Yesterday I met with two ladies from our church. We were a strange group. One was in her 20's, the other in her 30's and I am in my 40's. One was from England, one from the Philippines, and I am an American. Talk about cross-cultural and cross-generational! We talked about a lot of things, shared some struggles, shared ideas, talked about our kids, and we talked about American patriotism.
American patriotism bugs me sometimes. I have the utmost respect for the men and women who bravely serve our country whether in our military or as First Responders (fire, police). They are true heroes - every day - whether they are in the line of fire or not. They put their lives on the line, literally, to keep the rest of us safe. Thanks and gratitude to these courageous men and women can never be expressed enough.
But sometimes, if we're honest, our patriotism becomes something other than healthy pride in our country.
I believe that patriotism can get in the way of God. I've seen it do so in subtle and not so subtle ways.
I've had people tell me that they can support the Pine Ridge mission projects because they are "here in America" and we should take care of our own first. That's a patriotic statement, but God does not make that distinction. He loves all people the same whether they are American or not and if we are following Him, we will not make a distinction either.
Last Christmas our choir did a Christmas program with a patriotic twist. That is fine, but I noticed something that disturbed me. As they were waving old glory and singing "I'm Proud to be an American" and "God Bless America", people rose to their feet. They cried. They waved the little plastic flags that had been handed out proir to the service. They were obviously proud citizens of America. But later when they sang "The King is Coming" and other spiritual songs, people looked bored. It was not that the talent was lacking - the same people sang those songs. But no one was standing then. I didn't see any crosses waving. They didn't look moved at all.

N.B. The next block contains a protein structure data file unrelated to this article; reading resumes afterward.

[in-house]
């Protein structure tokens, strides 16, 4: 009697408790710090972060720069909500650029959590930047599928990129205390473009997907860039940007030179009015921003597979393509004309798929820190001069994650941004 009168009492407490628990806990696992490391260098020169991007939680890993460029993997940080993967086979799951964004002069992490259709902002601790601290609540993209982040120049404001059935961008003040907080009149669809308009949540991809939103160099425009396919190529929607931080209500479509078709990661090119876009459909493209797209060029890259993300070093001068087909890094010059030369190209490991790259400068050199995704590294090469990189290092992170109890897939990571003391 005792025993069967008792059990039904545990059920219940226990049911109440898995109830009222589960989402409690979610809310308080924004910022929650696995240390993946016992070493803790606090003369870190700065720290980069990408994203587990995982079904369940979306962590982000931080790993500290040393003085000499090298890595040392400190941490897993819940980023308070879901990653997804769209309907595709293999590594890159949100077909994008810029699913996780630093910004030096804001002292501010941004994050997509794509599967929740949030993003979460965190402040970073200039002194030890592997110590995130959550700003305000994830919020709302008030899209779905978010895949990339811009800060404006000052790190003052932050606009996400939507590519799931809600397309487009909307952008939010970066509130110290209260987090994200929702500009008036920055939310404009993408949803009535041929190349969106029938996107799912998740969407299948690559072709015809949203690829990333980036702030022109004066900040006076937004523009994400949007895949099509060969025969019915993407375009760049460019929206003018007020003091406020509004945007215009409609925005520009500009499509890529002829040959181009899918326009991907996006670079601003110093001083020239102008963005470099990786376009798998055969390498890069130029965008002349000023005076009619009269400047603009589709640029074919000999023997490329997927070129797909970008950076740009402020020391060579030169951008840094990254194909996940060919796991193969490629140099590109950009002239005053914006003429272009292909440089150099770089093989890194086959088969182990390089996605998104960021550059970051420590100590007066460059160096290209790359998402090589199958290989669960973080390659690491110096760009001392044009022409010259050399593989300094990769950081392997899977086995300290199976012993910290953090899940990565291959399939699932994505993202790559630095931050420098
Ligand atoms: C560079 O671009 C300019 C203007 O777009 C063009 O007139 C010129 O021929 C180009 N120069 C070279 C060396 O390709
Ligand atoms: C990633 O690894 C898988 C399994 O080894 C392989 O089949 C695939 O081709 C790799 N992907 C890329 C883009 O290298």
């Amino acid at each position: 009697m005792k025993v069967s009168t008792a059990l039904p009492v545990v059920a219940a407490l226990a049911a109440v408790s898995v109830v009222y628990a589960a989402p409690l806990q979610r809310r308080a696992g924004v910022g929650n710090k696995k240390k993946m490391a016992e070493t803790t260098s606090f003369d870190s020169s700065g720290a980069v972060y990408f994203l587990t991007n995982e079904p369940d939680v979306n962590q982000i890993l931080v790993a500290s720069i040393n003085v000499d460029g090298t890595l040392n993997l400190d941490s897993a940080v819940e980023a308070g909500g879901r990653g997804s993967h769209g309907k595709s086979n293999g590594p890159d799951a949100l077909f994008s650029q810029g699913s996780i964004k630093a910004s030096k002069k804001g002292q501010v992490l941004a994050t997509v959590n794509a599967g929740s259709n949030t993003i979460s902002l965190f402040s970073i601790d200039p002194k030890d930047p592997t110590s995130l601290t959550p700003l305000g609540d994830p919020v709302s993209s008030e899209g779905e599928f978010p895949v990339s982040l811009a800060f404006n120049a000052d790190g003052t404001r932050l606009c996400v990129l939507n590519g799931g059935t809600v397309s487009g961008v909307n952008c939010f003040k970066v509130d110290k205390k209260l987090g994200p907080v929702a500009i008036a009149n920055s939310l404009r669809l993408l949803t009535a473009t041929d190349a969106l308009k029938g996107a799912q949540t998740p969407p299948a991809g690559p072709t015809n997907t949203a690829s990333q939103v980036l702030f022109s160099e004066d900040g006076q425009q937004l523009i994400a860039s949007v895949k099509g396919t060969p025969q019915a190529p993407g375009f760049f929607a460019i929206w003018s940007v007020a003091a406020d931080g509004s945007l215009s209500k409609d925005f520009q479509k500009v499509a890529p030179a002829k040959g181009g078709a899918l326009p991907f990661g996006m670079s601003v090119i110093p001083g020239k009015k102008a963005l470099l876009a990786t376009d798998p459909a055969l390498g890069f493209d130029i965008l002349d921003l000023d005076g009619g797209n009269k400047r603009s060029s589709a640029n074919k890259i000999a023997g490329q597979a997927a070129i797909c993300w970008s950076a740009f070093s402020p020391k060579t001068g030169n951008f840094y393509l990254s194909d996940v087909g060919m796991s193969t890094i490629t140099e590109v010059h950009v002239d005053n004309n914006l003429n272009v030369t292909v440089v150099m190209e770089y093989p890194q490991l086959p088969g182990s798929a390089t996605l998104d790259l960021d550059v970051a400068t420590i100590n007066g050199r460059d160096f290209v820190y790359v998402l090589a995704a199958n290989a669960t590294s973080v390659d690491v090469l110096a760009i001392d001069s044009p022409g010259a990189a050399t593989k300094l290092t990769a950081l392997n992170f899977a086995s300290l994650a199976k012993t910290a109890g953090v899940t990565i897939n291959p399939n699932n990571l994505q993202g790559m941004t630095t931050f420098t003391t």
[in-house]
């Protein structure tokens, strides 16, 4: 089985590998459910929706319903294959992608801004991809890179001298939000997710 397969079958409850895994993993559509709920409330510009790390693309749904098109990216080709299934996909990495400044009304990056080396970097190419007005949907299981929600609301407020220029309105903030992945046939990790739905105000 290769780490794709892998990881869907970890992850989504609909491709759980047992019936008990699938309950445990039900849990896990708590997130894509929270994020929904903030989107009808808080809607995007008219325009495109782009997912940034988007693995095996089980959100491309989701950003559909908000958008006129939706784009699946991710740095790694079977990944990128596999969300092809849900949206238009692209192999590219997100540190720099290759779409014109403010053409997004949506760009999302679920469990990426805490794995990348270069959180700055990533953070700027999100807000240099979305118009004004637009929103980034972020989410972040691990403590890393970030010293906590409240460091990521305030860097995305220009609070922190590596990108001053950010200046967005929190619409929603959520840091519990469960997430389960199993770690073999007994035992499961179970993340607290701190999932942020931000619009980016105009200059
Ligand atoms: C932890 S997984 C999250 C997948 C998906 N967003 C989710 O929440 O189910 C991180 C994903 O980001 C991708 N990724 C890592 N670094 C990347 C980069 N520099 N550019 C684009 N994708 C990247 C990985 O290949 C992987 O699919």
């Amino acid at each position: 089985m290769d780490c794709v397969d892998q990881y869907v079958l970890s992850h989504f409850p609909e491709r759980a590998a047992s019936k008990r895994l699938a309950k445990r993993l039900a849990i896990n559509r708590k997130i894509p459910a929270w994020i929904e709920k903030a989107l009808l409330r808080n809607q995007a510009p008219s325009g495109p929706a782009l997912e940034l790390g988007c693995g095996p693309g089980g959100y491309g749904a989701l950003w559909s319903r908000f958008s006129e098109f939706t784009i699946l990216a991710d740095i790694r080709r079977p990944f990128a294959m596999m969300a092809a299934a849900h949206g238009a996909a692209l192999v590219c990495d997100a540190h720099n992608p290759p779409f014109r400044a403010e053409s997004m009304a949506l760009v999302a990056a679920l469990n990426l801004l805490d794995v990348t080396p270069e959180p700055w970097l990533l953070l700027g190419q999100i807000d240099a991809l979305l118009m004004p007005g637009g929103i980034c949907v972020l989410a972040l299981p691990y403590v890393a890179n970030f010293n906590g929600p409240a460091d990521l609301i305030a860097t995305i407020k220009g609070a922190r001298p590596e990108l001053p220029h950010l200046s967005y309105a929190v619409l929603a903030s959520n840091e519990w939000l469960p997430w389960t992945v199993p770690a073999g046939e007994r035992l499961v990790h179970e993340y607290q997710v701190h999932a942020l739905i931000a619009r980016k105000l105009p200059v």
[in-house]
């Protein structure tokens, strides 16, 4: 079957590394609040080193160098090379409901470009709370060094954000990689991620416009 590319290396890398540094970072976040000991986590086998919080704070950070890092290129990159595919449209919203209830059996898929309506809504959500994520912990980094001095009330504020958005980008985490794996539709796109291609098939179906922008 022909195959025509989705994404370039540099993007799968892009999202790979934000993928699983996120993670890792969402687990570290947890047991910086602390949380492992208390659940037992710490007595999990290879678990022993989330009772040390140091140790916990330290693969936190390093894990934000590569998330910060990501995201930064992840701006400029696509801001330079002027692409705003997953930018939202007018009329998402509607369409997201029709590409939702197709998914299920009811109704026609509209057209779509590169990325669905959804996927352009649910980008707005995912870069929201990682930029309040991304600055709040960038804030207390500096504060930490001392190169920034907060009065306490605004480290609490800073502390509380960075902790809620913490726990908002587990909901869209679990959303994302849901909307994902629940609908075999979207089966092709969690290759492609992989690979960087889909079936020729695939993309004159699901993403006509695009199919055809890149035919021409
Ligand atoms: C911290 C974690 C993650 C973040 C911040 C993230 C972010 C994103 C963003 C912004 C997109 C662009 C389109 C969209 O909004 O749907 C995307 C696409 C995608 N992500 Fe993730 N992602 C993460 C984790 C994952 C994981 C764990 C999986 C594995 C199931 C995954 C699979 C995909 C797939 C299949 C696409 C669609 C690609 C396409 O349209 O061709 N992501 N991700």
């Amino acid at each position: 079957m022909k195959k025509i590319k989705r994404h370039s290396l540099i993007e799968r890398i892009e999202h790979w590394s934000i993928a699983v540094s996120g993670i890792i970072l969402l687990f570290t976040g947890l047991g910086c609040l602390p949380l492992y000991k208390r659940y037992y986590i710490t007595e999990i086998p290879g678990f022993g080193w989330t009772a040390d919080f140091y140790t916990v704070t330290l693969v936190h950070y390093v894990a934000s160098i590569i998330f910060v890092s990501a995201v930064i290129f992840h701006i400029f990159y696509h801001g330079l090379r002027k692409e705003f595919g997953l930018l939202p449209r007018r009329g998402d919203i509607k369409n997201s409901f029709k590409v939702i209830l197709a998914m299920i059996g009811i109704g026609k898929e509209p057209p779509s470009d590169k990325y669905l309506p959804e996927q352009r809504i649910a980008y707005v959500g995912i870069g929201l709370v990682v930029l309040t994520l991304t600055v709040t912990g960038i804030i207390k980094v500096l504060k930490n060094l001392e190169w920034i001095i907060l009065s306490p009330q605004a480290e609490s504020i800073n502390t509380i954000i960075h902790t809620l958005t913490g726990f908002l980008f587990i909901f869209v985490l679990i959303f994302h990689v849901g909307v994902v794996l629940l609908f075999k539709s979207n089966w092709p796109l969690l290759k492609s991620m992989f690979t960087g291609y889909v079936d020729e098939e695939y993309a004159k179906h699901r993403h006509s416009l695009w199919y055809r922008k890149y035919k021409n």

It made me wonder where our allegiance really lies. As followers of Christ, we are citizens of the Kingdom of God first and foremost.
Donald Miller wrote something in his book Searching For God Knows What that struck me as very, very true.
"I get the feeling sometimes that after thew world ends, and when God destroys all our buildings and our flags, we will wish we had seen everybody as equal, that we had eaten dinner with prostitutes, held them in our arms, opened up the spare room for them and loved them and learned from them."